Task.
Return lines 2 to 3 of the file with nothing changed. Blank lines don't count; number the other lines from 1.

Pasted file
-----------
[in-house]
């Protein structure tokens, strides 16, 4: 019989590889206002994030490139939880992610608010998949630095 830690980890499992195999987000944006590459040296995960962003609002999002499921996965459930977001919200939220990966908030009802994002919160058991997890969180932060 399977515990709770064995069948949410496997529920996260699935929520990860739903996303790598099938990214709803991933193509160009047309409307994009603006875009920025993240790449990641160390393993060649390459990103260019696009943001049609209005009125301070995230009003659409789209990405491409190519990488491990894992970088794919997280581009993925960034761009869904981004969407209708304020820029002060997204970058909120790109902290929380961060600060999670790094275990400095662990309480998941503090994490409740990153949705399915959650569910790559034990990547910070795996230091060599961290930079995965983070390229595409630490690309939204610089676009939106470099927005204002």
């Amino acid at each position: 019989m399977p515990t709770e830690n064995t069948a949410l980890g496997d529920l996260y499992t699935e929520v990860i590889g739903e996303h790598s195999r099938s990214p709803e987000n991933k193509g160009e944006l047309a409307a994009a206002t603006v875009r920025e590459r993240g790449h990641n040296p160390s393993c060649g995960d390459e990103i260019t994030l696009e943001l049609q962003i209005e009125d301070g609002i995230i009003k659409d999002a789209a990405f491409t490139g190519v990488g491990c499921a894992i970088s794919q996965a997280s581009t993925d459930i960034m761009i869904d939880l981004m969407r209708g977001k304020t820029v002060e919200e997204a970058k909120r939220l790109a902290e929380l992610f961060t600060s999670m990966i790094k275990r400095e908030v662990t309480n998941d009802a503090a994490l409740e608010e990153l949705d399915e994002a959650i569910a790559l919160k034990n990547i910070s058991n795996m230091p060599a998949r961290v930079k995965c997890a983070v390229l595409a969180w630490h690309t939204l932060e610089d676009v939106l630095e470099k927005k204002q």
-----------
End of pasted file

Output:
């Protein structure tokens, strides 16, 4: 019989590889206002994030490139939880992610608010998949630095 830690980890499992195999987000944006590459040296995960962003609002999002499921996965459930977001919200939220990966908030009802994002919160058991997890969180932060 399977515990709770064995069948949410496997529920996260699935929520990860739903996303790598099938990214709803991933193509160009047309409307994009603006875009920025993240790449990641160390393993060649390459990103260019696009943001049609209005009125301070995230009003659409789209990405491409190519990488491990894992970088794919997280581009993925960034761009869904981004969407209708304020820029002060997204970058909120790109902290929380961060600060999670790094275990400095662990309480998941503090994490409740990153949705399915959650569910790559034990990547910070795996230091060599961290930079995965983070390229595409630490690309939204610089676009939106470099927005204002």
């Amino acid at each position: 019989m399977p515990t709770e830690n064995t069948a949410l980890g496997d529920l996260y499992t699935e929520v990860i590889g739903e996303h790598s195999r099938s990214p709803e987000n991933k193509g160009e944006l047309a409307a994009a206002t603006v875009r920025e590459r993240g790449h990641n040296p160390s393993c060649g995960d390459e990103i260019t994030l696009e943001l049609q962003i209005e009125d301070g609002i995230i009003k659409d999002a789209a990405f491409t490139g190519v990488g491990c499921a894992i970088s794919q996965a997280s581009t993925d459930i960034m761009i869904d939880l981004m969407r209708g977001k304020t820029v002060e919200e997204a970058k909120r939220l790109a902290e929380l992610f961060t600060s999670m990966i790094k275990r400095e908030v662990t309480n998941d009802a503090a994490l409740e608010e990153l949705d399915e994002a959650i569910a790559l919160k034990n990547i910070s058991n795996m230091p060599a998949r961290v930079k995965c997890a983070v390229l595409a969180w630490h690309t939204l932060e610089d676009v939106l630095e470099k927005k204002q």